First it’s a tax write off and second the business gets its name mentioned in several ways during the show: In the premium book, their name is announced during its sponsored event, the business name is engraved on the prize and many pay to have their name displayed on a banner posted around the arena.

“It’s a win-win for the businesses who want their name out there, and for the competitors who get quality awards,” Tom Ellis said.

Knowing the tremendous amount of work it takes to put on a show, I asked the Ellises, who don’t compete, why they do it when, “You could just continue to accompany your son to his shows?”

In a nutshell, they wanted to put on a local, high caliber Washington State Horsemen performance show that would bring these high-end competitors to our community.

“We just get so disheartened when we go to other shows and no one seems to be getting the ribbons or awards they used to get, which to us are rewards of appreciation for the effort and hard work it takes to do well,” Tom Ellis said.

“So for us, the personal satisfaction comes with putting on a good, quality show, with quality awards, that can also benefit the community.”

It should be noted the Ellises receive no financial gain from hosting the show.

The club is a nonprofit organization formed solely to host the show.

What they do is spend many, many hours of their personal time to organize and put on the show.

Come show time, they have their noses to the grindstone, so to speak, from the time they arrive at the fairgrounds that Wednesday until they leave the following Monday.

While the Ellises are the most visible behind-the-scenes workers, they couldn’t do it alone, of course, and they have volunteers helping in all aspects.

“The success of the show really is due to the help we receive from friends and family, sponsors, members of the Star Spangled Horse Club, Olympic Peninsula Zone, the Silver Spurs and Pure Country 4-H clubs, and of course, our exhibitors,” Sherri Ellis said.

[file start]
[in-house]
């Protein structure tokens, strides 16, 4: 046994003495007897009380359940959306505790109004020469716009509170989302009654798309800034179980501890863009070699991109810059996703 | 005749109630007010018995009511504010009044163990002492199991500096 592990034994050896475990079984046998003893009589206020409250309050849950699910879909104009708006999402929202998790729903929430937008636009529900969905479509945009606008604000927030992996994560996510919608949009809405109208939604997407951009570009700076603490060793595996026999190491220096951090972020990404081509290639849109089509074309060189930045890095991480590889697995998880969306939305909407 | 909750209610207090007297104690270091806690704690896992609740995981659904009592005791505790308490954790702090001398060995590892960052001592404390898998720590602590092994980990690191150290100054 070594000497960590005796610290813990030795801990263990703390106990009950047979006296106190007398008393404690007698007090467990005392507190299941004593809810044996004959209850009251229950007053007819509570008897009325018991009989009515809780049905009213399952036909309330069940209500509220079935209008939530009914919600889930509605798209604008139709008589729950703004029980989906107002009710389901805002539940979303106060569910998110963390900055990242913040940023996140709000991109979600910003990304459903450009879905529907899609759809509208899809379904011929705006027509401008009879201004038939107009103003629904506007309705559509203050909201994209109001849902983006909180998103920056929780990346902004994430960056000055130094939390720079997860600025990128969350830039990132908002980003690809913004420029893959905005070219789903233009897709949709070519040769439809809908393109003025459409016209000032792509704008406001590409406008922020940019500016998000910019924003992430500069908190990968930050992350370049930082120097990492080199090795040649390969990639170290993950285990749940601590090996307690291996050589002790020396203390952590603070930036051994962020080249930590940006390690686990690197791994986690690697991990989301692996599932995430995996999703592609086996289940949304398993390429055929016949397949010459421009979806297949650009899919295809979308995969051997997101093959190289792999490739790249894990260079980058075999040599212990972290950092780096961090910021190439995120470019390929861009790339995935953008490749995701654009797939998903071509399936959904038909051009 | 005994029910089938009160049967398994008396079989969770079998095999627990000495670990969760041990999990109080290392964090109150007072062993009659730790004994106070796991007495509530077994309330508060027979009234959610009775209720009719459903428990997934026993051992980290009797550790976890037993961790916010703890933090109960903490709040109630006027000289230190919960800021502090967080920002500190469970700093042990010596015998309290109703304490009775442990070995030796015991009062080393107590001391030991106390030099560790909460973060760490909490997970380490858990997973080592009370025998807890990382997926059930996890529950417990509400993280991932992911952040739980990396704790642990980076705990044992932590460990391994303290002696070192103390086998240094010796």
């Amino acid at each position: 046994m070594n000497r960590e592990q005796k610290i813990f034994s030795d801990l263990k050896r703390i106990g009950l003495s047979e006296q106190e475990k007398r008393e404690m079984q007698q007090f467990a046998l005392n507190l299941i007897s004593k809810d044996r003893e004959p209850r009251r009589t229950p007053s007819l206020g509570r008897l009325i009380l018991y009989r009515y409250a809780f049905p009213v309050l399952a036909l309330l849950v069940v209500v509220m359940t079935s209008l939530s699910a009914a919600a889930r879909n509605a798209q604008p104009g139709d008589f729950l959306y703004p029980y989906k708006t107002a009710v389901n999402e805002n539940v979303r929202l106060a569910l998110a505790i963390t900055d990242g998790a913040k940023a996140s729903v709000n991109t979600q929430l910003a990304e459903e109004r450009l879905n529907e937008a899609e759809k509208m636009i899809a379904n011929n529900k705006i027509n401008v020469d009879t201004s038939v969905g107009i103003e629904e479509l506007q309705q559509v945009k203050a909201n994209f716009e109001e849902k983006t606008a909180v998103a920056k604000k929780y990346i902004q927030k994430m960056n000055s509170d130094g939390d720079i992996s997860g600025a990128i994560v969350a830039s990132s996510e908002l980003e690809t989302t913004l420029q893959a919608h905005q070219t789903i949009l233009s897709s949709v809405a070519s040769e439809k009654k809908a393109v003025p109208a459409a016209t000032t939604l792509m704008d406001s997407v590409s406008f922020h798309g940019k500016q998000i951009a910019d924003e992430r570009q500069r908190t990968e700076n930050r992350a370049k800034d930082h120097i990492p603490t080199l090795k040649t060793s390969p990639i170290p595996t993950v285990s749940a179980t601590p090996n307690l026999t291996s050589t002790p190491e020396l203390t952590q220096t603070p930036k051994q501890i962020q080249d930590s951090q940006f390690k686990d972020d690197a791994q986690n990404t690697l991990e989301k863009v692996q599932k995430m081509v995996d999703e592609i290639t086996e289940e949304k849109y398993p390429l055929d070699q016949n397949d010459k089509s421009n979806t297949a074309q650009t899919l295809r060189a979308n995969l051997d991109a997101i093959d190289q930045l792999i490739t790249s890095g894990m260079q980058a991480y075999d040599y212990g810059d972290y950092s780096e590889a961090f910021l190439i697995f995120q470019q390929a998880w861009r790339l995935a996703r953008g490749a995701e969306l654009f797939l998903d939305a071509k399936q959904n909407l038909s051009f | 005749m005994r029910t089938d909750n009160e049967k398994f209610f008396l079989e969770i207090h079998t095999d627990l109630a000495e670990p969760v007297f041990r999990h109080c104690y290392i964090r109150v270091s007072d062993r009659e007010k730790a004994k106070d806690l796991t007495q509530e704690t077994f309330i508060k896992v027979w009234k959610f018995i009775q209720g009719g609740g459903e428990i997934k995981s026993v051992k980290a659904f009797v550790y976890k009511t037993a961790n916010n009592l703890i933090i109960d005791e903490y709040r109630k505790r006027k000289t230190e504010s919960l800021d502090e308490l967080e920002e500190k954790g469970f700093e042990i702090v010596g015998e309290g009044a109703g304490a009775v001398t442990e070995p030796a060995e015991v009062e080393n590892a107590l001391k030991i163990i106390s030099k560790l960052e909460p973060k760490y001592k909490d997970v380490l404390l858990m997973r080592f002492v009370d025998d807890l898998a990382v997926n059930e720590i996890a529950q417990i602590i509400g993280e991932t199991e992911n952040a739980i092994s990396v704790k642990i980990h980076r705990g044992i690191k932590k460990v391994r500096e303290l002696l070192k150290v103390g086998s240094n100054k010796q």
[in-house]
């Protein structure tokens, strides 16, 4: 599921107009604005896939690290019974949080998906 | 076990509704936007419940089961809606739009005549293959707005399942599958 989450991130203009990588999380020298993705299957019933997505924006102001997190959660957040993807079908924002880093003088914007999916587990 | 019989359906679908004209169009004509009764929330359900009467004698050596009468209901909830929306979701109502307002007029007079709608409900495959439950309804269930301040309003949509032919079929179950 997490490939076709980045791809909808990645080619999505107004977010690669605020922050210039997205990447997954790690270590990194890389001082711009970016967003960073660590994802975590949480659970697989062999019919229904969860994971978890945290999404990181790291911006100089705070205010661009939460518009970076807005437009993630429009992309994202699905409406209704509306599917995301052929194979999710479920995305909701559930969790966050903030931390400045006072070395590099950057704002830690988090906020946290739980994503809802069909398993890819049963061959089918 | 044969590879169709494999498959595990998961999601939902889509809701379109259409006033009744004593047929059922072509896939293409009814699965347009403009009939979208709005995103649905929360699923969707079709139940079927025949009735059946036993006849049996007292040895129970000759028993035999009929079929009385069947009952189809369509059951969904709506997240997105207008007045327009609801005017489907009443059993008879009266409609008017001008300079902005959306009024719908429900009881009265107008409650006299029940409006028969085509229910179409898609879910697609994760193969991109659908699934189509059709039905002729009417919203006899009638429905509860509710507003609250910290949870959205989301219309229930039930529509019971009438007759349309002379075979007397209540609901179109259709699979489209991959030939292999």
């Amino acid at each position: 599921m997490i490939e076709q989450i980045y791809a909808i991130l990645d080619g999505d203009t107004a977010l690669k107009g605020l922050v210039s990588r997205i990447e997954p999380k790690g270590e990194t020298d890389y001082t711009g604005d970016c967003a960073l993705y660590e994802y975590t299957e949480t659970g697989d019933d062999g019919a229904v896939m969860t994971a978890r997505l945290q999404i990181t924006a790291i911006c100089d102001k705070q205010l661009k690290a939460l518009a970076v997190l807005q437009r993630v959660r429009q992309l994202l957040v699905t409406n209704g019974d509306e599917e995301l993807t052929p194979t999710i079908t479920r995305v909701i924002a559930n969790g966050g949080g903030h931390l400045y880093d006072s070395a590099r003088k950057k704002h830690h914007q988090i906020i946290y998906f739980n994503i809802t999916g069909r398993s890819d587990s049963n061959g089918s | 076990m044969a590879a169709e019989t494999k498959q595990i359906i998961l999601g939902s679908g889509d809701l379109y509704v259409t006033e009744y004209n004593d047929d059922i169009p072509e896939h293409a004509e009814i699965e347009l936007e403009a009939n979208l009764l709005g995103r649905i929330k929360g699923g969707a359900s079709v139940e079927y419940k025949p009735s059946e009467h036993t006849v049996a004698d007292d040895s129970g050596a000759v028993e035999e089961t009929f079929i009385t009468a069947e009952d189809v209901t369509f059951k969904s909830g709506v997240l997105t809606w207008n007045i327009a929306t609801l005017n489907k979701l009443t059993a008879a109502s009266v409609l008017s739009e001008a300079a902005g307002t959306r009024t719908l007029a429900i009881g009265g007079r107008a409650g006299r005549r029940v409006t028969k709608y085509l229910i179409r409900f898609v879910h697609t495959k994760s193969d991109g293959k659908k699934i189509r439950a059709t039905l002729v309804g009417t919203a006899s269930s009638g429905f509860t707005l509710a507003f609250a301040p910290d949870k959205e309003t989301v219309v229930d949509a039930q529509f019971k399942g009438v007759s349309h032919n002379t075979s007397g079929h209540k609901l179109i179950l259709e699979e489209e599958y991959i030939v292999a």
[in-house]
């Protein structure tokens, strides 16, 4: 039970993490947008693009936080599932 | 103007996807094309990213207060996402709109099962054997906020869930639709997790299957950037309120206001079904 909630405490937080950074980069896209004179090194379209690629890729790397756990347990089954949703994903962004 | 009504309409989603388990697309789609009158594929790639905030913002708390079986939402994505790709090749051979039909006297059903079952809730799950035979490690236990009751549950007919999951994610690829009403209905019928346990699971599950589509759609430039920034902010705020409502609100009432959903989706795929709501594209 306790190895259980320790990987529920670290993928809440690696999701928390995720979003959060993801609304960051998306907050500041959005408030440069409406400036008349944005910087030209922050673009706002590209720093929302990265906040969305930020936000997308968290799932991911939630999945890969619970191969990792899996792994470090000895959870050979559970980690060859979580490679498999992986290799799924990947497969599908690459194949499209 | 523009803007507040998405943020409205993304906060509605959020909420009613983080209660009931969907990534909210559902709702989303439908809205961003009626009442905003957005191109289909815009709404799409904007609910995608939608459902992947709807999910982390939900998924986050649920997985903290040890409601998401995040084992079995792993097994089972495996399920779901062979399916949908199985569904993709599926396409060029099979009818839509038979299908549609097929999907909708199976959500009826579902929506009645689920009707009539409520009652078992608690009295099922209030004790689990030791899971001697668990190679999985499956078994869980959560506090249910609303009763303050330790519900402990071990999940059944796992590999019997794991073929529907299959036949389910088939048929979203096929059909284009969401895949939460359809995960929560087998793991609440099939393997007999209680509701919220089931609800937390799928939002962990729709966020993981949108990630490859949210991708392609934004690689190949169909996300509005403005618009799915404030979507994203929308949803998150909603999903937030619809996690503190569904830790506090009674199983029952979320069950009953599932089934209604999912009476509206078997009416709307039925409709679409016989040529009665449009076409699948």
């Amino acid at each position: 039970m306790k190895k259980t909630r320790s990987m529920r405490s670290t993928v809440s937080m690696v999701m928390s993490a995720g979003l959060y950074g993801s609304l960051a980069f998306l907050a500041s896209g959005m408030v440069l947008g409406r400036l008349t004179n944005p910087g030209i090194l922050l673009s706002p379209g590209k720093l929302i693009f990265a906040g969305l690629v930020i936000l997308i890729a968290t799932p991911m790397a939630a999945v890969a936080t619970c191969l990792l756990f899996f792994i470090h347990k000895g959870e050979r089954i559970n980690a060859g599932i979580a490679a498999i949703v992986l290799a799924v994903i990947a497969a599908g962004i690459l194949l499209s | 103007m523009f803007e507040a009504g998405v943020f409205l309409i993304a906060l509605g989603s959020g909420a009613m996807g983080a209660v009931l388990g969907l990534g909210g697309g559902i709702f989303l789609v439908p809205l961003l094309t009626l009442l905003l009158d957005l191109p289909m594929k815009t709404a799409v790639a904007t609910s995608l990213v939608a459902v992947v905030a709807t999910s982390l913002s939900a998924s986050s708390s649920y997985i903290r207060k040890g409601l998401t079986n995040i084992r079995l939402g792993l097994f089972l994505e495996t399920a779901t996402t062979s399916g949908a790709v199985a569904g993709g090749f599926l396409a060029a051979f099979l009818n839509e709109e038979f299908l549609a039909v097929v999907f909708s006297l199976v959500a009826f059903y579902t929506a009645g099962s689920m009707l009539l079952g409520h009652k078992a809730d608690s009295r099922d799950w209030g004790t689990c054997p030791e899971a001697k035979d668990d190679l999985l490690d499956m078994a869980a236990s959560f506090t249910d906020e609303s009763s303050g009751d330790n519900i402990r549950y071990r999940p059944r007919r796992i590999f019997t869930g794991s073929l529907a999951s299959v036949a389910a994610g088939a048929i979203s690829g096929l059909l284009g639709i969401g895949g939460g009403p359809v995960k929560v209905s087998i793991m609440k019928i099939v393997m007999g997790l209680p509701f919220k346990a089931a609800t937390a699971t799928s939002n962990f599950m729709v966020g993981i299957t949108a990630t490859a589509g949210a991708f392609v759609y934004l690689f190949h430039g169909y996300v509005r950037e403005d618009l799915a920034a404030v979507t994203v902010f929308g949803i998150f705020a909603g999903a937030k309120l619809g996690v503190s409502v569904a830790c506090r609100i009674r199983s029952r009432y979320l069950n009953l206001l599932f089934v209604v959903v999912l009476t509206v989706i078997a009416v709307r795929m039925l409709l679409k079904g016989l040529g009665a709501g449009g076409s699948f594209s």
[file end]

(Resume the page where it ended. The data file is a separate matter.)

“Anyone who’s put on a show can tell you we can never get enough help, so extra help is always appreciated.”

An added benefit is a portion of proceeds will be donated to the Clallam County Humane Society specifically for large animals.

For more information, call show manager Sherri Ellis at 360-460-8481.

Virus alert

The state Department of Health advised that West Nile virus has been detected in Yakima County.

Horses can contract this virus, which causes an invasive and painful inflammation of the nervous system, when a mosquito that has previously fed on an infected bird bites them.

A vaccine is available, but to reduce the risk of exposure try to eliminate mosquito breeding sites (areas of stagnant water) on your property.


Star Spangled Horse Show — Starts at 8 a.m. July 28-30 at Clallam County Fairgrounds.

Joe Wolter clinic — Aug. 11-13 at Freedom Farm, 164 Spring Farms Road, Port Angeles.

For more information, call Mary Gallagher at 360-457-4897 or go to

Back Country Horsemen Sallstrom Ranch ride — Aug. 19 with a 10 a.m. rideout on the Olympic Discovery Trail Adventure Route, followed by potluck at the ranch, 278 Dunmire Road, Joyce.

For more information, call hostess Margaret Sallstrom at 360-928-3770.

Ride the Hill — Aug. 25-27 at Layton Hill Horse Camp, 2514 Chicken Coup Road, Sequim.

Register by Aug. 10.

For more information, contact Anna Sage Neal at 425-737-7404 or annas

For general camping contact Judy Sage at 360-775-6500.


Karen Griffiths’ column, Peninsula Horseplay, appears the second and fourth Sunday of each month.

If you have a horse event, clinic or seminar you would like listed, please email Griffiths at at least two weeks in advance. You can also write Griffiths at PDN, P.O. Box 1330, Port Angeles, WA 98362.